Metros, local trains and city buses were plying, but with protocols and passenger limits. Inter-state trains were not running to full capacity and schedules. In some states, markets were allowed to open shops on alternate days. Restaurants were initially allowed only takeaways. Dine-ins were later allowed, but with limits of time and capacity.
A majority of the offices were functioning on the WFH (work from home) mode. Those operating on location were functioning at 50 per cent occupancy based on COVID-19 SOPs.
Two, the final data readouts were still awaited for a string of COVID-19 vaccines.
Three, importantly, there was primarily one strain of the virus that was infecting millions.
Four months later, the opposite is playing out. Buses (inter-state and intra-city), trains, metros are running to full capacity. So are domestic flights. People have begun vacationing going by the bounce-back in the hospitality industry. Hotels and resorts have reported brisk business since the end of last year.
People are rushing out for meals at restaurants. Pubs are open and packed during weekends. Multiplexes are back to beaming movies. Traffic jams are back in big cities mirroring a sharp rise in office goers. Footfalls at bazaars and malls show that shoppers have made a rapid return to markets.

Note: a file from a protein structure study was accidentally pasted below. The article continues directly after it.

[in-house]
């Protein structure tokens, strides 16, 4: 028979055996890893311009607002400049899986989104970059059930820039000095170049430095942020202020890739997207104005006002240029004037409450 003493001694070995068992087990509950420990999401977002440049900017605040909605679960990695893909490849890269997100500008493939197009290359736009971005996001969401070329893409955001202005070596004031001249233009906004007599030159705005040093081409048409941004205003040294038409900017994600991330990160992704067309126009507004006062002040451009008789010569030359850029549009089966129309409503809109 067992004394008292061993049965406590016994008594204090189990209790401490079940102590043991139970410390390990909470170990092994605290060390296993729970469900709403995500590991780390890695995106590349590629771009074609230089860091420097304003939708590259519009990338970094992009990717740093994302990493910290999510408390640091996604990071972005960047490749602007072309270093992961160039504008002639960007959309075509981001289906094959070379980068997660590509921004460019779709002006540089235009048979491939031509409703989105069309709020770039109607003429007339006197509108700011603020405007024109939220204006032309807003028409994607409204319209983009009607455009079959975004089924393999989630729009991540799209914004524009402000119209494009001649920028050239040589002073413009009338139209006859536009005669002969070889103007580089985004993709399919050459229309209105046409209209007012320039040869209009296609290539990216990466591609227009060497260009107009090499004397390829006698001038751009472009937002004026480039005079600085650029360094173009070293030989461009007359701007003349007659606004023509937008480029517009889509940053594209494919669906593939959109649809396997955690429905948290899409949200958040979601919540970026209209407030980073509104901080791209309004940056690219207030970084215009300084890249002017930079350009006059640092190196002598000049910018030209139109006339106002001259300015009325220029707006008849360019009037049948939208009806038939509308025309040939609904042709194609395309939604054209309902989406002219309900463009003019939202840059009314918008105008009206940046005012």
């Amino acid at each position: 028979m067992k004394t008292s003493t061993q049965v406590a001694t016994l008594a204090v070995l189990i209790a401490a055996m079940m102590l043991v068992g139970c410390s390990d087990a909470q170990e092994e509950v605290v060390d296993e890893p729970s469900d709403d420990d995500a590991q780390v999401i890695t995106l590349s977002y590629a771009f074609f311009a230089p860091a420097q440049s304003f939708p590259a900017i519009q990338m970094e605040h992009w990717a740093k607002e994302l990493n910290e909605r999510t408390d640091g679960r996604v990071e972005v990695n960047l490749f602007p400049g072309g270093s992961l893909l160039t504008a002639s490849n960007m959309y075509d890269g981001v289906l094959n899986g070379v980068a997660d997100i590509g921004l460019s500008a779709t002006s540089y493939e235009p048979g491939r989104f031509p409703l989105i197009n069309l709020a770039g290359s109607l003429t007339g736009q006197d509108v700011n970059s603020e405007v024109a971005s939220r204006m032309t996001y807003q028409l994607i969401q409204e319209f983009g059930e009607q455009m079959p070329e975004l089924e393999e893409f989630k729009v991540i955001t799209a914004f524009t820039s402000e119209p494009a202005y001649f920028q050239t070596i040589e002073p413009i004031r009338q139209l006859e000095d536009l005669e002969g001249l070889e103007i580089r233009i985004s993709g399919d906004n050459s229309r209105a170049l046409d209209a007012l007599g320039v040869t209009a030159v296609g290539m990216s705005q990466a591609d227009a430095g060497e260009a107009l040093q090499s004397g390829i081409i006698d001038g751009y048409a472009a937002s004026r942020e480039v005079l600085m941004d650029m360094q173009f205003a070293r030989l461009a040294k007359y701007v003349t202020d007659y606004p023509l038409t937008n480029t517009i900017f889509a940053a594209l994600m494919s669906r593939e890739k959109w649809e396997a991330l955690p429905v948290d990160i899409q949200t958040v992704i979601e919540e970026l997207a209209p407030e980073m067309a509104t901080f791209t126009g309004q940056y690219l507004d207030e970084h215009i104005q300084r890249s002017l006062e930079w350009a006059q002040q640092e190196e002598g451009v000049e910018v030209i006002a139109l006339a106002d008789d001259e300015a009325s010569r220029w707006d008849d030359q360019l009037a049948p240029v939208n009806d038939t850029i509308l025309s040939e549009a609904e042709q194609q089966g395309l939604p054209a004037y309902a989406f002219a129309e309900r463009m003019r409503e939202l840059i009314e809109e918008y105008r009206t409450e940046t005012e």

High-octane political campaigns backed by mega rallies are on in five states—Assam, Bengal, Tamil Nadu, Kerala and Puducherry. There are also religious congregations such as the Kumbh Mela that needs to be reckoned with.
Also, a new and highly infectious strain of coronavirus has been detected in India. It is in addition to the UK, South African and Brazilian variants already circulating in several states of India.
The most important difference between August-September and now, however, is that there are now two COVID-19 vaccines—Oxford-Astra Zeneca’s Covishield that the Serum Institute of India is producing, and Bharat Biotech’s Covaxin, that are being administered on people in India. A third—Russia’s Sputnik V that Dr Reddy’s Laboratories is producing in India—is on its way, with authorisation expected soon.
India’s immunisation campaign has gathered pace after a slow start with the government easing processes and urging people to shed vaccine hesitancy to contain the new surge in infections.
At more than 61 million, India has administered the most doses after the United States and China. But per-capita, India, with a population of more than 1.3 billion has a long catching up do on its COVID-19 vaccination exercise.
Even after three months, less than 5 per cent of the population has been vaccinated, partly driven by people’s hesitancy and partly by limiting the eligible population to a certain age band.
Here’s piece of data that shows the enormity of the vaccination exercise, given India’s population size and geographical spread. A run-rate of 2.5 million daily doses would ensure inoculation of about 30 per cent of the population by 2021-end, and 62 per cent by 2022-end, building in a two-dose vaccination regime.
India cannot afford another lockdown. It will serve a deadly blow to the economy that is showing incipient signs of recovery.
Mass masking up, strict enforcement of COVID-19 protocols with steep penalties and a massive scaling up of the vaccination run rate by making it eligible more population groups are the clearest ways to contain the spread and still keep the economy buzzing.
Otherwise, the cost for lives and livelihoods will be too prohibitive for the country to bear.Track our COVID-19 blog for live updates